[Letters] The ‘absurd’ comparison of public and private schools

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[Letters] The ‘absurd’ comparison of public and private schools

The other day, I watched a TV program that dealt with the topic of the “absurd” comparison of private versus public educational institutes.

It highlighted the superiority of private institutes over public education when it comes to the capabilities of teaching staff and to the swiftness needed to catch up with the ever-changing university admission policies.

Some instructors, who are highly popular among students, were quoted as saying that teachers working in public schools cannot match them for the following reasons.

First, instructors can afford to work with a team of well-qualified auxiliary staff that helps to develop teaching materials, answer questions from the students on real-time basis, and to conduct detailed analyses of the Scholastic Aptitude Test for college entrance for fine-tuning their lectures to the immediate needs of the test takers.

Public school teachers, on the other hand, cannot afford to do that as optimally as instructors can.

Second, instructors have no choice but to keep making efforts to upgrade their teaching skills and materials so as to ensure their survival in the competitive market of private education.

However, public school teachers are not driven by the same intensity of motivation as theirs, for public school teachers’ employment is fully guaranteed until the age of 62.

Upon hearing these, as a newly appointed English teacher at a public school, I felt strong antipathy toward the above mentioned logical grounds that constitute the core of their criticisms against the public school.

Before I set out to attack their bone of contention, I see the need to digress a bit in order to make it clear why I employed the adjective “absurd” to modify the comparison of private vs. public education.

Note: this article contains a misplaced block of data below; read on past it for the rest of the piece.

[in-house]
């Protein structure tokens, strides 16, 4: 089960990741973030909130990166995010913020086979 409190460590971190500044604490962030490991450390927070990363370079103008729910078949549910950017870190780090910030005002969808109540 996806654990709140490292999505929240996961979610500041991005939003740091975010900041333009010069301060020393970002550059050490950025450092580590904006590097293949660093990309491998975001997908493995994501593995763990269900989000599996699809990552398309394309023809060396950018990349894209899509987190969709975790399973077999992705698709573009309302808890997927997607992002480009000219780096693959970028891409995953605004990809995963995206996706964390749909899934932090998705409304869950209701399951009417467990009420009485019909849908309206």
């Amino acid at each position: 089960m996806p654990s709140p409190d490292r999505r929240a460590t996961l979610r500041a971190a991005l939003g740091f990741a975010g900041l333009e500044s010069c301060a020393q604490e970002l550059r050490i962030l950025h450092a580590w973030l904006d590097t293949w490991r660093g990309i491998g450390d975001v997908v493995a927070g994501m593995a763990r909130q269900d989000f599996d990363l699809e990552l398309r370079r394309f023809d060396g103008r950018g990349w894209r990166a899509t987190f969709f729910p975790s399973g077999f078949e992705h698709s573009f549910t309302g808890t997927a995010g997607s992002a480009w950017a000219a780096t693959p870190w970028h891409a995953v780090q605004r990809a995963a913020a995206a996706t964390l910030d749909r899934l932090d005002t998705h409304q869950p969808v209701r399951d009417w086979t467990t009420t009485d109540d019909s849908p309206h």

There is a misconception that the one and only goal of a school is to impart knowledge.

To my disappointment, the biased program also seemed to focus their attention upon this restricted view of education with the total disregard for other multiple educational functions performed by public schools, which served to create the distorted images of current public education.

Other than teaching to the test, public school teachers are under obligation to take up additional responsibilities to raise a whole person rather than a student who is knowledgeable only.

The fundamental difference between private and public education resides in the philosophical foundation of each.

Therefore, the program’s superficial coverage can be said to be logically “absurd” in that it aimed to compare, not to contrast, the fundamentally different two entities.

Furthermore, the two reasons underlying their criticisms do not sound persuasive.

If public school teachers are in a position to concentrate solely on lesson preparation with well-funded assistance, they would be able to dramatically enhance the quality of their instruction.

However, it is pragmatically not feasible for them to channel all their resources into instruction, considering the great demands derived from administration and guidance.

Last, as far as I know, public school teachers are as much motivated as instructors think they are, of course in a qualitatively different sense.

Our motivation springs not from economic drive but from something transcending materialistic tangible rewards.

Kim Joon-koo, English Teacher at Dongdaemun Middle School
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